By Jenny McGovern & Caroline Ewins
2013 will be the year of The Gathering Ireland. Hundreds of thousands of people with Irish heritage are expected to descend on the Emerald Isle for this year long event celebrating Irish Culture, Heritage and Craic. There is no doubt that businesses in Ireland will soon begin to pump up their Irish-ness in order to capitilise on the influx of tourists.
TheCity.ie decided to visit one such place that is already primed for the tourist market.
Nestled on the corner of Jervis Street by the tracks of the Luas Red Line is Ireland’s Official Leprechaun Museum. As you step into the veranda and onto the synthetic grass you are invited to leave the human world behind and enter into a land of myth and legend….the land of Leprechaun.
Be warned do not enter this museum with the notion that Leprechauns, Fairies and Giants do not exist…for you shall be reprimanded. Once inside you are greeted by various pictures and illustrations of the Leprechaun. A tour guide will then give you a brief history of the legends of Ireland, before whisking you through the secret door to the magical tunnel which will in turn transport you to a different world.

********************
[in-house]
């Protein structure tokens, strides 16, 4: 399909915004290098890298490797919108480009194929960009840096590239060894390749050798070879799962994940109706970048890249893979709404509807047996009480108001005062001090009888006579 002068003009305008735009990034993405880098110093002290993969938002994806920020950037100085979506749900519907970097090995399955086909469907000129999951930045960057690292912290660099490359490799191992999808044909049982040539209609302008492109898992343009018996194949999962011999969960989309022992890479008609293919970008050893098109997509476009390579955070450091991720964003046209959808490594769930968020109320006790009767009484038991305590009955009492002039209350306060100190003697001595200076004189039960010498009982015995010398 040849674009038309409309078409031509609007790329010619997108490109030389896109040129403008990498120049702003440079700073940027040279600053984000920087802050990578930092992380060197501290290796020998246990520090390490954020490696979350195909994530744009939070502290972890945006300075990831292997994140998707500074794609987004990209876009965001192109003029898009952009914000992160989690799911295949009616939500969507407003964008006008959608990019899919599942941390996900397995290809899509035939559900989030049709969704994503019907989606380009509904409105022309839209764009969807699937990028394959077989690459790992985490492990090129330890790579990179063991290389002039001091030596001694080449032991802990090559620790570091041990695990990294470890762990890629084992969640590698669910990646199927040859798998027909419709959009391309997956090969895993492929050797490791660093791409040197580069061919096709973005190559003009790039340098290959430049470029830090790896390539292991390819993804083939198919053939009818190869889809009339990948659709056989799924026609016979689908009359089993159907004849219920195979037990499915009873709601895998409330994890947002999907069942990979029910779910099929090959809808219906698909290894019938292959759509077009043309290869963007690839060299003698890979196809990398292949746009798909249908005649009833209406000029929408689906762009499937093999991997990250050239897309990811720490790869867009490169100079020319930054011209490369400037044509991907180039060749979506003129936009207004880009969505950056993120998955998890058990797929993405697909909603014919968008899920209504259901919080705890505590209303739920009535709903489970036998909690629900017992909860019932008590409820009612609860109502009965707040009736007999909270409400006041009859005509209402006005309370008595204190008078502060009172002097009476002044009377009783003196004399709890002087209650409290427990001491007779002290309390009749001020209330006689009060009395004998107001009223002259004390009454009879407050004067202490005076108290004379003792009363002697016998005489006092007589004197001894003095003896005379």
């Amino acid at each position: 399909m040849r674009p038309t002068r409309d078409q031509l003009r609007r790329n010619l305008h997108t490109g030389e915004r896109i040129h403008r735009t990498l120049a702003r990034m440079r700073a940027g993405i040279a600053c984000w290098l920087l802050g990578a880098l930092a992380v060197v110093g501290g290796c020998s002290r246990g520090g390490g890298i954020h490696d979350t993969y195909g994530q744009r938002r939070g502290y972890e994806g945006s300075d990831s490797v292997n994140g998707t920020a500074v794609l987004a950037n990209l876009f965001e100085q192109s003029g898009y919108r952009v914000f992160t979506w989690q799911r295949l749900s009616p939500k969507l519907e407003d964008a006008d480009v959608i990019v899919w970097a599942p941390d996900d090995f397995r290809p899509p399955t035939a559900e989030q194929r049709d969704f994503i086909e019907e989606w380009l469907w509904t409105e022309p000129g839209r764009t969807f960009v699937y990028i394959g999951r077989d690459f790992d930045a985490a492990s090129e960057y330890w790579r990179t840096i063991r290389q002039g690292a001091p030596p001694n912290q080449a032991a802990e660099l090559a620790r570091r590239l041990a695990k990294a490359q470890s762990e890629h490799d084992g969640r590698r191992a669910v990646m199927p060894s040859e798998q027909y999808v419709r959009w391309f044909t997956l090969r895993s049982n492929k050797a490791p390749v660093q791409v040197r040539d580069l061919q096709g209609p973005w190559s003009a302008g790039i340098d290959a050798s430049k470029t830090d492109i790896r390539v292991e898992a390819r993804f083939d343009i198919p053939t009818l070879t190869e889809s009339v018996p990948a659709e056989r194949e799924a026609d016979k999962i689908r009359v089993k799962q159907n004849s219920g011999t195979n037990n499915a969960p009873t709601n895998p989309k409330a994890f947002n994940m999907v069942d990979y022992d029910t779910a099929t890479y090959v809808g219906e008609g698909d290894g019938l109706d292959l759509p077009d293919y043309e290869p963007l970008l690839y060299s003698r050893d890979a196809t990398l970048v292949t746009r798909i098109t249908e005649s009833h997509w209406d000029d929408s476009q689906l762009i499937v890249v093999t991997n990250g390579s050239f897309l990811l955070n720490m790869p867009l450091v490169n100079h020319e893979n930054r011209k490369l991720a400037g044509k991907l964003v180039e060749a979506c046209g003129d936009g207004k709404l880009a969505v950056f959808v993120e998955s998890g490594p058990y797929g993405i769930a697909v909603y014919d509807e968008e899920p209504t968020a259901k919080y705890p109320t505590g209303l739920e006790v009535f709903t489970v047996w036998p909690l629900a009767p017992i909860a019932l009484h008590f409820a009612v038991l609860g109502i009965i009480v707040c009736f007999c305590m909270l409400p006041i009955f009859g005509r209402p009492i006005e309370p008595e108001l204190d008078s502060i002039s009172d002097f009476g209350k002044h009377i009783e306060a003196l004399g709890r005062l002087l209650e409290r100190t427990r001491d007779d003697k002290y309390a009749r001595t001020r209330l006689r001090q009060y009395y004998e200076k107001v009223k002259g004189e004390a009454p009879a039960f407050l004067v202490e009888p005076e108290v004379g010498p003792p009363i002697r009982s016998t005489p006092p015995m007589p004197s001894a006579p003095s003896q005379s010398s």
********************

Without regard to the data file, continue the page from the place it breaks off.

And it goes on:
The magical tunnel by way of clever trickery appears to make the tourist shrink in size, thereby enhancing the museum experience. If you’ve ever wondered what it would be like to walk underneath the Giant’s Causeway or sneak inside a Fairy Fort then wonder no more. On this tour you will be taken through twelve chapters of Irish Mythology each with their own story to tell.
In essence the museum sounds like a wonderful place, a haven from the bustling world of Dublin city. The tales are interesting and educational and have the potential to be entertaining. Yet there are a couple of things that soured this reviewer’s experience. Perhaps it was the fact that it was the last tour of the day but this reviewer found the tour guide to be un-enthused – recounting tales in a monotone manner.
The Giant’s Room should be the highlight of the tour. The guide invited us all to linger and take photographs on the oversized novelty furniture; alas many members of the tour group appeared frustrated as they were unable to climb said furniture without some difficulty, and unless you are an experienced photographer the dim lighting hampers any attempts to take a decent photograph.
The idea of a National Leprechaun Museum is simple yet ingenious. It is a gem for tourists a veritable treasure trove for the operators and looks likely to benefit greatly from the upcoming Gathering 2013.
opening times and ticket prices available from www.leprechaunmuseum.ie
Photographs: Jenny McGovern